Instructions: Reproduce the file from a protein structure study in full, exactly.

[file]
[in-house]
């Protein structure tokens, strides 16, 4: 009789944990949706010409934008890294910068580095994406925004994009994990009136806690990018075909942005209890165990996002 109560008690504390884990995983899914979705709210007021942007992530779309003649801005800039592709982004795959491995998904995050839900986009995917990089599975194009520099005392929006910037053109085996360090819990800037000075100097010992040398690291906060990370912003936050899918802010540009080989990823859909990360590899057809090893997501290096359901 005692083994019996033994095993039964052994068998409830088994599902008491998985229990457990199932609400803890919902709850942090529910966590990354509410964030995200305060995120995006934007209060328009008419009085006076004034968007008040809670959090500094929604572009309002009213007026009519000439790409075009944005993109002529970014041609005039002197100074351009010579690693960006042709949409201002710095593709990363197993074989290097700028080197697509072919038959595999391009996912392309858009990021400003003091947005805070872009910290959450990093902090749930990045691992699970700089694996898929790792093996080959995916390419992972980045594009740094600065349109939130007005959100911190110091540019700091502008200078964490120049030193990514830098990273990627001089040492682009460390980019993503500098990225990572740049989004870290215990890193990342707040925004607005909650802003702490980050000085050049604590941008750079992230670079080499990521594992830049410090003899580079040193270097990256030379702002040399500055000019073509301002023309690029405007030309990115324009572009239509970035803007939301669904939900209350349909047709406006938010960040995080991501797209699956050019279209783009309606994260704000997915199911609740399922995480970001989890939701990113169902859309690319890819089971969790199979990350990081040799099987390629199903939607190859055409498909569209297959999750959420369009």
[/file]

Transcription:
[in-house]
């Protein structure tokens, strides 16, 4: 009789944990949706010409934008890294910068580095994406925004994009994990009136806690990018075909942005209890165990996002 109560008690504390884990995983899914979705709210007021942007992530779309003649801005800039592709982004795959491995998904995050839900986009995917990089599975194009520099005392929006910037053109085996360090819990800037000075100097010992040398690291906060990370912003936050899918802010540009080989990823859909990360590899057809090893997501290096359901 005692083994019996033994095993039964052994068998409830088994599902008491998985229990457990199932609400803890919902709850942090529910966590990354509410964030995200305060995120995006934007209060328009008419009085006076004034968007008040809670959090500094929604572009309002009213007026009519000439790409075009944005993109002529970014041609005039002197100074351009010579690693960006042709949409201002710095593709990363197993074989290097700028080197697509072919038959595999391009996912392309858009990021400003003091947005805070872009910290959450990093902090749930990045691992699970700089694996898929790792093996080959995916390419992972980045594009740094600065349109939130007005959100911190110091540019700091502008200078964490120049030193990514830098990273990627001089040492682009460390980019993503500098990225990572740049989004870290215990890193990342707040925004607005909650802003702490980050000085050049604590941008750079992230670079080499990521594992830049410090003899580079040193270097990256030379702002040399500055000019073509301002023309690029405007030309990115324009572009239509970035803007939301669904939900209350349909047709406006938010960040995080991501797209699956050019279209783009309606994260704000997915199911609740399922995480970001989890939701990113169902859309690319890819089971969790199979990350990081040799099987390629199903939607190859055409498909569209297959999750959420369009």